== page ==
Speaking of the meth house call this week, what is the right answer?
I had never purchased a meth house before but I know folks who have done it more than once. It costs around $5k to hire a disaster recovery company to remediate the meth. Once they are done, the house gets a clean bill of health. Apparently, the house is also free of all mold, bacteria and many other contaminants. Maybe that’s good enough for you and maybe it’s not. A decision to never buy a meth house is a fine answer, IMO. I feel like I’d try it for a really exceptional deal. For this post, let’s assume we’re comfortable that the house can be adequately remediated. Now the cost is $185k.
When I got the call, I happened to be on the freeway very close to the house. I took the 10 minute detour to stop by.
The house was ordinary for the neighborhood which was mostly pretty well kept. Comparing it to similar properties, it should sell for $260k and rent for $1.3k, data my realtor friend compiled. At a purchase of $180k plus $5k in meth remediation and $25k of other rehab, the total acquisition is $210k.
I’ve set up my spreadsheet to have assumptions entered in the blue cells. In this case, I really only needed to enter the acquisition cost, after repair value (ARV), the expense ratio, and the rent. The rest is pretty standard for the area. To calculate the expense ratio, I had to look up the taxes for the property on the county assessor website. I guessed at the insurance cost and figured $200 in reserves for repairs seems reasonable. I also assumed that a future tenant would pay all utilities.
So after driving to the property and doing some excel work, I’m about 20 minutes into this analysis. We now have some performance metrics.
You can google the terms if you’re curious or leave me a comment and I’ll explain.
You’ll see that the investor would have to put down $58.8k. After all expenses are paid, this property is expected to yield $14 a month which equates to an annual cash on cash return of 0.3%. That’s not awesome which is why my spreadsheet tags it as red. I really want to see 5% cash on cash return or better. However, keep in mind that the ROI is made up of more than just return on cash. Believe it or not, this property would actually yield almost 20% a year for the first 5 years in spite of the low cash return. More on that later.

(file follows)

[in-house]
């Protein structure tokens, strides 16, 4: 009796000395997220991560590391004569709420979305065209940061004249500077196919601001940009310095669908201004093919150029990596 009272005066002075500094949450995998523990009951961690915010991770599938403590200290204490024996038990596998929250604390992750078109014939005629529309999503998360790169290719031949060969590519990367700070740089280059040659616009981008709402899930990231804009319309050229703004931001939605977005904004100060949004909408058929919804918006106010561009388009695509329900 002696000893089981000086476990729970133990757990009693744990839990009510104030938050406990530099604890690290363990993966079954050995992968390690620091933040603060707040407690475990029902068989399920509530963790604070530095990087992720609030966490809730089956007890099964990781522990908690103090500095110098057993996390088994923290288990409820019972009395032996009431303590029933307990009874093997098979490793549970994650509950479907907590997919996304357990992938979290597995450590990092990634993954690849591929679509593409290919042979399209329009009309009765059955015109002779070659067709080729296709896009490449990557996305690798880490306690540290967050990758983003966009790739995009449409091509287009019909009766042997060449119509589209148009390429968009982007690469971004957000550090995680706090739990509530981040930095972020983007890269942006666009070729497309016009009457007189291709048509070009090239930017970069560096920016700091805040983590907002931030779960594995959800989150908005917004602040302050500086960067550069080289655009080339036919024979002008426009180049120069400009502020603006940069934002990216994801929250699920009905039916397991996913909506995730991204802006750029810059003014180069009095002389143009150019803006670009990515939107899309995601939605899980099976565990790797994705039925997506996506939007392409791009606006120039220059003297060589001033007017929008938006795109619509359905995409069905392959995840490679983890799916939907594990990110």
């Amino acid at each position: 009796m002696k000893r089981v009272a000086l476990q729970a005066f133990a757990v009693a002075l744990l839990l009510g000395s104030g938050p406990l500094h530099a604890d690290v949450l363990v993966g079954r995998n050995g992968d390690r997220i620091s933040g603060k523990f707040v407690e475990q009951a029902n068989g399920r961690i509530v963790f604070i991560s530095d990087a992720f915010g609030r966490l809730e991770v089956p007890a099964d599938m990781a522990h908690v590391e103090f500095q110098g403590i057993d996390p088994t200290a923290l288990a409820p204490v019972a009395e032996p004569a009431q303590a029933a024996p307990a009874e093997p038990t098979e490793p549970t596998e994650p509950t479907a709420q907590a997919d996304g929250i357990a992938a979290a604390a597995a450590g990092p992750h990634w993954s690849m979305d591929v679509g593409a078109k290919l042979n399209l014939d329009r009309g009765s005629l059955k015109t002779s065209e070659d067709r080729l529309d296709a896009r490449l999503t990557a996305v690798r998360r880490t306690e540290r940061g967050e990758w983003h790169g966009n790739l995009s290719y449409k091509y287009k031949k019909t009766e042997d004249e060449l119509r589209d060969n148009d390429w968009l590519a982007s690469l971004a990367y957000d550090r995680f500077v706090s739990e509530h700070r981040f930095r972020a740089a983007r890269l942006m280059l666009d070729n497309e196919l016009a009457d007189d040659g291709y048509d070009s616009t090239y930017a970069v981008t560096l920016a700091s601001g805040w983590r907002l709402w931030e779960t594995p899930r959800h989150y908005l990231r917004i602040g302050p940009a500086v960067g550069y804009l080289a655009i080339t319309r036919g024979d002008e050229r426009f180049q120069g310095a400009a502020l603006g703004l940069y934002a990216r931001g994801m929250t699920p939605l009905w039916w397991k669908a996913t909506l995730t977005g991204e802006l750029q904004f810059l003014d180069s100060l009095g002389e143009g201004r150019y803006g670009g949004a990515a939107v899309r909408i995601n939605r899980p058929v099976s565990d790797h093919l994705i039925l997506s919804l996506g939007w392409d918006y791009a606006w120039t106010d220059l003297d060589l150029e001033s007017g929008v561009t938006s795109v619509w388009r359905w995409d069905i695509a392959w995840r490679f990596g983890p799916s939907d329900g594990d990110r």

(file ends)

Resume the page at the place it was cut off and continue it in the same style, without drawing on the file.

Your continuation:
The other thing to call out here is that the DSCR (debt service coverage ratio) is marked red at 1.02. You really want that to be 1.25 or higher. The DCSR is a number that gets higher when you have more income left over to pay your mortgage after you pay your expenses. If you wanted to get a commercial loan on a property (which you couldn’t on this residential property) then the bank would require the DSCR to be greater than 1.25 because the banks have done research that suggests that properties above 1.25 DSCR are unlikely to default. Even though we’re not commercially financing this property, I like to know what a commercial lender would think about its financial performance. If a commercial lender would be concerned about default, I figure we should too.
Now that we have all of these metrics calculated, we can forecast the performance of this investment. We’re still only 20 minutes into the analysis.
Here’s where we see that there are some positive aspects of this investment in spite of the initial low cash on cash return. The cash return does not account for the appreciation of the property nor the equity captured by buying the property at a discount up front. To find the total return of a real estate investment in a given year, I add up all of the cash flow it generated in the past (accrued cash flow) and then I add that to the proceeds after selling the property and paying the selling costs. In this investment, we’d get $95k if we sold the property after a year. Our $58k grew to $95k which is a 63% return. That’s mostly because we had 50k of equity by buying at a discount up front but had to give up some of that in selling costs.
Consider, however, how the 3.0% appreciation factors into the return. On this $260k property, that’s $7.8k of added value in the first year. That $7.8k adds 13.4% return to the $58k originally invested. Do you see why? The 3% appreciation is on the $260k value of the property, not the $58k down payment.
This is the magic of debt as applied to a real estate investment. Some people say that debt is what makes real estate investing work. Others say, pejoratively, that you can write your own ROI on real estate because of debt. The implication is that the debt is a two edged sword. While it does boost the ROI, it also adds risk.
Now let’s talk about the RRI. Once we know the Total Return each year, we can calculate the RRI. The RRI tells us what interest rate we got. So in this example, we start with $58k investment and end with $145.9k after five years. That $145.9k is what you would end up with if you put $58k into a savings account and got 19.9% interest each year for 5 years. Hence, I consider 19.9% to be the annual yield for the first 5 years on this investment. The icing on the cake is that the return can be achieved with minimal tax consequence. This post is already too long to cover tax efficiency though.